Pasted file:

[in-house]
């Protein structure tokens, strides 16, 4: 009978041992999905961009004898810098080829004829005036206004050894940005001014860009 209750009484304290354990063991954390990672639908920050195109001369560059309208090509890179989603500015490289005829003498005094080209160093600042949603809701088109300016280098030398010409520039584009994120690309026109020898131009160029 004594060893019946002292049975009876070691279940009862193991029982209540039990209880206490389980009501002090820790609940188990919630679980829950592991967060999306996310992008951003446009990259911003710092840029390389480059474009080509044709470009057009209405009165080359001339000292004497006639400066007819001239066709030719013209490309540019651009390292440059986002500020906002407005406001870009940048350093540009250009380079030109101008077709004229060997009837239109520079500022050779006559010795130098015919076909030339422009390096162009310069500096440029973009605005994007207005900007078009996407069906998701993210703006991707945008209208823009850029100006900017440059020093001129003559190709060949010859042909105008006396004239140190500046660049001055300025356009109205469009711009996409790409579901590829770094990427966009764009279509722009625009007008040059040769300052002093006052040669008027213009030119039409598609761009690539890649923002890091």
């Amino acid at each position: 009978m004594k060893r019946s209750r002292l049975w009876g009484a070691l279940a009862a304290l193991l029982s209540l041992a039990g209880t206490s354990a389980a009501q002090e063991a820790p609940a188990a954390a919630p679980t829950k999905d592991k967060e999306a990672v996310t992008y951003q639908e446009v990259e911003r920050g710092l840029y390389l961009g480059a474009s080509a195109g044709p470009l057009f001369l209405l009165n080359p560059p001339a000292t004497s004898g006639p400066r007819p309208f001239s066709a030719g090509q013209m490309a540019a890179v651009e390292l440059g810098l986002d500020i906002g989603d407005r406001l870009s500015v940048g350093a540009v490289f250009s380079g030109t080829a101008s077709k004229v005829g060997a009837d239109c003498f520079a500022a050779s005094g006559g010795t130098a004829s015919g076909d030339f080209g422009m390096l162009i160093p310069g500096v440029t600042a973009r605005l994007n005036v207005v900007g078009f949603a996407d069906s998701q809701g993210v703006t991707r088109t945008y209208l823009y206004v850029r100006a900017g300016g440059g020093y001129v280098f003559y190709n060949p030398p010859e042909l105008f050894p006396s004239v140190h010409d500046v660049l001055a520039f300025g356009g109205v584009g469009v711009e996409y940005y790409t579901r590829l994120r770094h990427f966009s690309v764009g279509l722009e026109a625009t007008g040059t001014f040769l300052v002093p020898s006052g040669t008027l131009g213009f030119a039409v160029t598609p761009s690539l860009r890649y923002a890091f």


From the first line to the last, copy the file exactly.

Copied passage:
[in-house]
């Protein structure tokens, strides 16, 4: 009978041992999905961009004898810098080829004829005036206004050894940005001014860009 209750009484304290354990063991954390990672639908920050195109001369560059309208090509890179989603500015490289005829003498005094080209160093600042949603809701088109300016280098030398010409520039584009994120690309026109020898131009160029 004594060893019946002292049975009876070691279940009862193991029982209540039990209880206490389980009501002090820790609940188990919630679980829950592991967060999306996310992008951003446009990259911003710092840029390389480059474009080509044709470009057009209405009165080359001339000292004497006639400066007819001239066709030719013209490309540019651009390292440059986002500020906002407005406001870009940048350093540009250009380079030109101008077709004229060997009837239109520079500022050779006559010795130098015919076909030339422009390096162009310069500096440029973009605005994007207005900007078009996407069906998701993210703006991707945008209208823009850029100006900017440059020093001129003559190709060949010859042909105008006396004239140190500046660049001055300025356009109205469009711009996409790409579901590829770094990427966009764009279509722009625009007008040059040769300052002093006052040669008027213009030119039409598609761009690539890649923002890091």
């Amino acid at each position: 009978m004594k060893r019946s209750r002292l049975w009876g009484a070691l279940a009862a304290l193991l029982s209540l041992a039990g209880t206490s354990a389980a009501q002090e063991a820790p609940a188990a954390a919630p679980t829950k999905d592991k967060e999306a990672v996310t992008y951003q639908e446009v990259e911003r920050g710092l840029y390389l961009g480059a474009s080509a195109g044709p470009l057009f001369l209405l009165n080359p560059p001339a000292t004497s004898g006639p400066r007819p309208f001239s066709a030719g090509q013209m490309a540019a890179v651009e390292l440059g810098l986002d500020i906002g989603d407005r406001l870009s500015v940048g350093a540009v490289f250009s380079g030109t080829a101008s077709k004229v005829g060997a009837d239109c003498f520079a500022a050779s005094g006559g010795t130098a004829s015919g076909d030339f080209g422009m390096l162009i160093p310069g500096v440029t600042a973009r605005l994007n005036v207005v900007g078009f949603a996407d069906s998701q809701g993210v703006t991707r088109t945008y209208l823009y206004v850029r100006a900017g300016g440059g020093y001129v280098f003559y190709n060949p030398p010859e042909l105008f050894p006396s004239v140190h010409d500046v660049l001055a520039f300025g356009g109205v584009g469009v711009e996409y940005y790409t579901r590829l994120r770094h990427f966009s690309v764009g279509l722009e026109a625009t007008g040059t001014f040769l300052v002093p020898s006052g040669t008027l131009g213009f030119a039409v160029t598609p761009s690539l860009r890649y923002a890091f």